Technology can be a powerful thing in the classroom… if it is used effectively. I work with a lot of teachers who are resistant to adding more technology to their classrooms. Why? They aren’t fluent in new technologies, and they don’t see the added value that it could bring to their classrooms. I think a lot of it has to do with not understanding the capabilities new technologies and the internet offer. Often, they simply see new technologies as a different way to do the same things they are already doing, so why mess with it? Next year, I’ll have to show them Richard Culatta’s TED Talk on Reimagining Learning.
Culatta speaks to a lot of significant points in his talk: personalized learning, collaborative problem solving, and immediate feedback to name a few. He challenges the status quo, offering an amusing analogy of health care to teaching. What if doctors treated patients the way we treat students; every patient receiving the same treatment regardless of their illness? You can quickly see how ridiculous the idea is. Instead, Culatta muses about the new possibilities (that are already being utilized in some schools) technology can bring to the classroom in what he refers to as a “Learning Positioning System” (2013). We can use technology to track and collect data on each individual students, and based on that data we can offer immediate feedback that will help get them to their destination (Culatta, 2013). A lot of times people have the impression that technology needs to be complicated, but this just seems like common sense; meet the students where they are in their learning, and guide them to the learning goal. Just as a GPS tells you where you are and guides you to your physical destination.
This idea of immediate feedback interests me, and I wanted to learn more about the impact it can have on student learning. I read a handful of articles based around the idea of what effective feedback looks like, and how immediate feedback using technology can be utilized in the classroom to improve student learning. First, I’d like to look at what traits your feedback needs to have in order to be effective with students, then I’ll examine how maker education can help us achieve this goal of meaningful feedback.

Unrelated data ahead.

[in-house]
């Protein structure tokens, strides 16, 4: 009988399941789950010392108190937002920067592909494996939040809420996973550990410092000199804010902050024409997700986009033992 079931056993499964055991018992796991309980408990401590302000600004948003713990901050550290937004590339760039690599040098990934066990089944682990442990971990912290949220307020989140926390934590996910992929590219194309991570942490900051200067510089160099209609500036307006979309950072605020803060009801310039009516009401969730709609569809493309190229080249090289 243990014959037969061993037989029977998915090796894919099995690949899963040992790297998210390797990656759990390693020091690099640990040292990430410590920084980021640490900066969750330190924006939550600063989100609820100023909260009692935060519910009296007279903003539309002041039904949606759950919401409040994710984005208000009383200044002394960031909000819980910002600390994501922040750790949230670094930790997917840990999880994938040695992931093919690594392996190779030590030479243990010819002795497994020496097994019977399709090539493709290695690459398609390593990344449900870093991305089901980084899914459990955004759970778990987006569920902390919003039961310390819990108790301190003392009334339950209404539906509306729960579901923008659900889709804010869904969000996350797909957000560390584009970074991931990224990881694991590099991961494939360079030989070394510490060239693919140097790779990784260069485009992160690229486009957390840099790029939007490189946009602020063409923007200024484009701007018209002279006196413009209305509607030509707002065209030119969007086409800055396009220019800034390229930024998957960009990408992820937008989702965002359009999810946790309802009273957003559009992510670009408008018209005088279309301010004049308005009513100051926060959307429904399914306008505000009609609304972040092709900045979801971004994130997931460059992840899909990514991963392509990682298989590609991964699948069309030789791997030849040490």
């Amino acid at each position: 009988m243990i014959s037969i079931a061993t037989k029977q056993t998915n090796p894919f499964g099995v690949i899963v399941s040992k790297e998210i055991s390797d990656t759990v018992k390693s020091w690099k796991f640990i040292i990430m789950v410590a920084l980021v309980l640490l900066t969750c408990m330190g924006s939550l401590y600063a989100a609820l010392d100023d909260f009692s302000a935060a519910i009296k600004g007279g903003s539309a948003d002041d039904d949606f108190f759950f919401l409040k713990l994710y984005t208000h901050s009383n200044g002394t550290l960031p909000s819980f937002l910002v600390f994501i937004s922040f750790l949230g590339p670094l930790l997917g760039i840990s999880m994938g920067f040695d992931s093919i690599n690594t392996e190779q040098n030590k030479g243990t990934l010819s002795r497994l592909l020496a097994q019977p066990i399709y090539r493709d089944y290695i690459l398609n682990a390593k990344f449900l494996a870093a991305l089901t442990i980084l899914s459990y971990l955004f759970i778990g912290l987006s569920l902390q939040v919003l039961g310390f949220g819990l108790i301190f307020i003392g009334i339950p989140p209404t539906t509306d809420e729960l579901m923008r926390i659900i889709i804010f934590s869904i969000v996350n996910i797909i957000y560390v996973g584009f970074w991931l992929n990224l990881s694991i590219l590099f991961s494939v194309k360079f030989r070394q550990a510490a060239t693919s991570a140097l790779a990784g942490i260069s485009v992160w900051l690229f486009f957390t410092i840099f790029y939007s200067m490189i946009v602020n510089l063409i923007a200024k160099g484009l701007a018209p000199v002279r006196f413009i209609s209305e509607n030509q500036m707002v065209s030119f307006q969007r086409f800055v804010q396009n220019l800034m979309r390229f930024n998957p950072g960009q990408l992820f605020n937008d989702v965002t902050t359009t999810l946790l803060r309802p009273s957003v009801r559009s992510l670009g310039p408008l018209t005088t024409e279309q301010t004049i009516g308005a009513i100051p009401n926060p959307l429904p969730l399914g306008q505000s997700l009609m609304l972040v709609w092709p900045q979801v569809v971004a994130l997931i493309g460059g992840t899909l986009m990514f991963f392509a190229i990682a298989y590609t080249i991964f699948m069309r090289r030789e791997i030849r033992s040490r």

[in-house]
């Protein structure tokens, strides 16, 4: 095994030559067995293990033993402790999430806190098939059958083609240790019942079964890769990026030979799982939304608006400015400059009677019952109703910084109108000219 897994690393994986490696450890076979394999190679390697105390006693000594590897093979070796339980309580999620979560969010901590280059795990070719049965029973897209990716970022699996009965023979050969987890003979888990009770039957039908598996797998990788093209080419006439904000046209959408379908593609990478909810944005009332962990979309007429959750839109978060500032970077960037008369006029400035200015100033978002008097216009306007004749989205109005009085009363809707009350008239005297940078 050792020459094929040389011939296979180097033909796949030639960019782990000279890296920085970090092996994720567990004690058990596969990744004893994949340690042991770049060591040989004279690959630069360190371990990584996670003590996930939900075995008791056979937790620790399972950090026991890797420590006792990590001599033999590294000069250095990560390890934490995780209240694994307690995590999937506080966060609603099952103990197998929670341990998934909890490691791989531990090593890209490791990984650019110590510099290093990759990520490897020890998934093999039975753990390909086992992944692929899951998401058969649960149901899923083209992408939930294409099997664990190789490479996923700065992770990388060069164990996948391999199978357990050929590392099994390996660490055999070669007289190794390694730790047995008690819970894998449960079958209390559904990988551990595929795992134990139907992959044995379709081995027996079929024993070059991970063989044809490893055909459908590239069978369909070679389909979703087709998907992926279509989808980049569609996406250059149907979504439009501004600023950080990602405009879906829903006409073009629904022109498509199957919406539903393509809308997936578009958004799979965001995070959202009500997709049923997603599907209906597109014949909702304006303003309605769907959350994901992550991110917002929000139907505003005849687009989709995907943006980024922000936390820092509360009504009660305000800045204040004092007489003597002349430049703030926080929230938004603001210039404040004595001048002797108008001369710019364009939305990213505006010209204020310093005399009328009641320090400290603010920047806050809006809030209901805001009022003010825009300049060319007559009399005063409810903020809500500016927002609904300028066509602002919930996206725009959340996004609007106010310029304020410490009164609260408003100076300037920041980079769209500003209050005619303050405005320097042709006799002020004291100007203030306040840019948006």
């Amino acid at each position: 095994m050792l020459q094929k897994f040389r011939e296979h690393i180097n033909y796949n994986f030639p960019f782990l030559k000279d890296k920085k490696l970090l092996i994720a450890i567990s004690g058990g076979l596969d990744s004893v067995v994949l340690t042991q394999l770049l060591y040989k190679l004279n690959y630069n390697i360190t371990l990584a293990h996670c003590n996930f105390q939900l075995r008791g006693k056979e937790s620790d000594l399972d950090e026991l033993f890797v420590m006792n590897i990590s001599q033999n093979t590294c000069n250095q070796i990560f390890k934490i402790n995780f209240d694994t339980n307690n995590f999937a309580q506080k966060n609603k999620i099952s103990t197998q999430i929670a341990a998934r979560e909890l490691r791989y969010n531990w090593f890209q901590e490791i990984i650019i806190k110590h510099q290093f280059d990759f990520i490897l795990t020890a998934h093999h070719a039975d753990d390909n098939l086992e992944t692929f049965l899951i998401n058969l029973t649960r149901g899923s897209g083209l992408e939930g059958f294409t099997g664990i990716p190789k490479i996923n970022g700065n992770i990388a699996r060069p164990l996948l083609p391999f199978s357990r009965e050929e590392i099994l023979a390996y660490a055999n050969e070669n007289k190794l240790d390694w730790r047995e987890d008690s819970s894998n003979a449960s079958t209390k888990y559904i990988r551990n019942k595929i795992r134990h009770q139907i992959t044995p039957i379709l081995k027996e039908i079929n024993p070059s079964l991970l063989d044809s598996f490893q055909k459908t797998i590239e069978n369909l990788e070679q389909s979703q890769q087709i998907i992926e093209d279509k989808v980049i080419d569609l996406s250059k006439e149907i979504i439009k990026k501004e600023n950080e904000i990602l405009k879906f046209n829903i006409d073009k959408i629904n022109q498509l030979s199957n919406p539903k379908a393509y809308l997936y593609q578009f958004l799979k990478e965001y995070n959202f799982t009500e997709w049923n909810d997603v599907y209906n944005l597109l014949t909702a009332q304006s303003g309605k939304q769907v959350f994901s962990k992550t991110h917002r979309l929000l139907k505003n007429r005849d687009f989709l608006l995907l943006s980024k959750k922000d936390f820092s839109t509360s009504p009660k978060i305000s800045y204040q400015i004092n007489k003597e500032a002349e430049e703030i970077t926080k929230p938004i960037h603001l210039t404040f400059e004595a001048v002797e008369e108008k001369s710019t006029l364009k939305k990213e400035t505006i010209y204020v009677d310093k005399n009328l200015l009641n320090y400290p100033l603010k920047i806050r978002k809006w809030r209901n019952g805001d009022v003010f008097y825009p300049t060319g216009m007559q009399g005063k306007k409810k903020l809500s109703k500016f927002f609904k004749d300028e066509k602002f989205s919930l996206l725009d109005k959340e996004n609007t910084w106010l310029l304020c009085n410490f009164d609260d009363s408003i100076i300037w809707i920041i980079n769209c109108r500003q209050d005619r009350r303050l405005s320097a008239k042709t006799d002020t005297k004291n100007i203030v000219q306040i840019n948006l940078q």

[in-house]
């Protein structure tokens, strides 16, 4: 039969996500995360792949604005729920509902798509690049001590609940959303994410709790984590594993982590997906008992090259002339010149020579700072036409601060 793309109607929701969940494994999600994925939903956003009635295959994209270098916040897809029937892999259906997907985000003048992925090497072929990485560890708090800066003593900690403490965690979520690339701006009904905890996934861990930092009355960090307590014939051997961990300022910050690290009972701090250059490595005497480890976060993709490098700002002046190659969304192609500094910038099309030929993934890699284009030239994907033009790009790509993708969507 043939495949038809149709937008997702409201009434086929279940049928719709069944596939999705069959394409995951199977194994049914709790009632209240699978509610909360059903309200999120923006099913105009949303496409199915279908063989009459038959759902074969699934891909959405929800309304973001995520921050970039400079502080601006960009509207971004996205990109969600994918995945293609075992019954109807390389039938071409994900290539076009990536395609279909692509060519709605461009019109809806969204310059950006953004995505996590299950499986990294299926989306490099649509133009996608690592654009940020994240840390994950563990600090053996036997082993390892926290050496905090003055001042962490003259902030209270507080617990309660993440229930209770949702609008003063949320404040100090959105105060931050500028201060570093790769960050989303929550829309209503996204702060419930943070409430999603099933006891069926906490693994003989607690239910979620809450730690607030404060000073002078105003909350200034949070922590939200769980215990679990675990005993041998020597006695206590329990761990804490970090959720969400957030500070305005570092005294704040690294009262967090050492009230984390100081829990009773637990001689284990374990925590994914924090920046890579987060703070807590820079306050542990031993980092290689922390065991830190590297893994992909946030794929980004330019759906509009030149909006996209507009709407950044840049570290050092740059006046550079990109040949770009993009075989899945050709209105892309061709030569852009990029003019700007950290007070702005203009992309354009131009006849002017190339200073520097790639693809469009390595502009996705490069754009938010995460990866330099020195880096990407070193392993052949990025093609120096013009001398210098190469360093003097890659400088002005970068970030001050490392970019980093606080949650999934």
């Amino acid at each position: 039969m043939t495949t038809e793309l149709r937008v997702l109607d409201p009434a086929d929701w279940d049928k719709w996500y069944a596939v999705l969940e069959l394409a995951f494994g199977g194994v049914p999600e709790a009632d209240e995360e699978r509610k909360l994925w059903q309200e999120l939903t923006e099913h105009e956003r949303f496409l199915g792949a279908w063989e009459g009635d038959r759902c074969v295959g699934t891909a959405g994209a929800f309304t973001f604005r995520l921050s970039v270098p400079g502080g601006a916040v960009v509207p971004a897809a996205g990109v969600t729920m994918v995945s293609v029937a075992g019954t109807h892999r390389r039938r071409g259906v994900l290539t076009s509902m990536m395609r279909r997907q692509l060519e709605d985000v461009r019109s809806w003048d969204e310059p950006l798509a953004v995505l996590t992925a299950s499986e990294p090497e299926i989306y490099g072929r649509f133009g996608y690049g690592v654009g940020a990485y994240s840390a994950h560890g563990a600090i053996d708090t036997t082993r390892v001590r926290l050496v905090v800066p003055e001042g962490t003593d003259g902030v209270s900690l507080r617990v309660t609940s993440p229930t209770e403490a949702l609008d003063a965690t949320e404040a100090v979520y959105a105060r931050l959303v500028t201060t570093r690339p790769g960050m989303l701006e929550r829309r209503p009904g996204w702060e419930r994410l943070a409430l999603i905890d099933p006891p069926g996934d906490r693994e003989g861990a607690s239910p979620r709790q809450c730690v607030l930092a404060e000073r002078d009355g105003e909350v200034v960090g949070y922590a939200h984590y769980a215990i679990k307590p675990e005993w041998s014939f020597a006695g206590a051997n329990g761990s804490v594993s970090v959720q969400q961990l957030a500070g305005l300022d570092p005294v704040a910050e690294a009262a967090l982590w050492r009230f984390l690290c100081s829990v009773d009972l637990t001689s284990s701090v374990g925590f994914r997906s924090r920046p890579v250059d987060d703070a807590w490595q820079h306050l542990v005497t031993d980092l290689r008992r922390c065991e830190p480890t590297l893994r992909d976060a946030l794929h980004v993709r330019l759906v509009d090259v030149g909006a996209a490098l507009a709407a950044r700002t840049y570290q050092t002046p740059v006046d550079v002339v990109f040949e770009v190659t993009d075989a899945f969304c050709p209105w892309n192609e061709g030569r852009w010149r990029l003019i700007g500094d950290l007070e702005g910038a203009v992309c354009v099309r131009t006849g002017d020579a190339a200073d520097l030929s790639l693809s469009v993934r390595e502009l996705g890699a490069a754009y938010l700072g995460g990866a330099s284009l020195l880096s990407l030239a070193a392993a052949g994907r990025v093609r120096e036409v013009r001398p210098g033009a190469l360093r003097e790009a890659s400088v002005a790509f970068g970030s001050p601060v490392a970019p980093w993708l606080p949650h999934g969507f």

When you are talking feedback, the main thing is that the students have to use it for it to be effective (Hattie, Fisher, & Frety, 2016). Studies show that students respond to and better use positive feedback with negative feedback largely being ignored. The feedback needs to be actionable, and give the students a clear way path to move forward (Hattie, Fisher, & Frey, 2016). Hattie, Fisher, and Frey offer that, “Feedback should help students answer these three questions: Where am I going (what are the success criteria)? How am I going (what progress am I making towards those goals)? and Where do I need to go next” (2016). When it comes to feedback, there is a heavy focus on student metacognition. Our feedback should be pushing students to think and reflect on their own learning, so they can start considering their own ways to move forward.
Another key point with feedback is to consider that, “the main purpose of feedback is to improve the student’s ability to perform tasks he or she has not yet attempted” (Wiliam, 2016). After all, the ultimate goal shouldn’t be to get students to perform better in your classroom, but to perform better in life. We aren’t trying to change the student’s work, we are trying to change the student (Wiliam, 2016). Wiliam argues that often feedback comes too late, in the form of final grades on tests and projects (2016). Even if students can revise the work, it is usually heavily guided, which doesn’t result in great amounts of learning (Wiliam, 2016). Wiliam proposes that students should be doing much of the heavy lifting when it comes to feedback. He likens giving feedback to detective work, having students go through their own work and problem solve, or debug if you’ll allow me a more techy term. In the end, Wiliam states that, “The amount of feedback we can give our students is limited. In the longer term, the most productive strategy is to develop our students’ ability to give themselves feedback” (2016).
Now that we have an idea of what effective feedback looks like, let’s see how this comes into play with maker education. When you think about “making”, it is a creation process. You build something and it either works, or it doesn’t. Both are examples of immediate feedback. This is especially true if you build in iterations, adding more features as you progress, testing each one in turn. Through this process, you learn where you make your mistakes, and have to actively problem solve to get our product to function. Through maker education, feedback becomes focused on the learner’s own goals of getting something to work, and they start asking themselves those important questions Hattie, Fisher, and Frey brought up earlier: Where am I going? How am I going? Where do I need to go next?
Hattie, J. j., Fisher, D. d., & Frey, N. n. (2016). Do They Hear You?. Educational Leadership, 73(7), 16-21.
Wiliam, D. d. (2016). The Secret of Effective FEEDBACK. Educational Leadership, 73(7), 10-15.
Reimagining Learning: Richard Culatta [Video file]. (2013, January, 10). In TEDx Talks. Retrieved June 3, 2016, from https://www.youtube.com/watch?v=Z0uAuonMXrg#t=418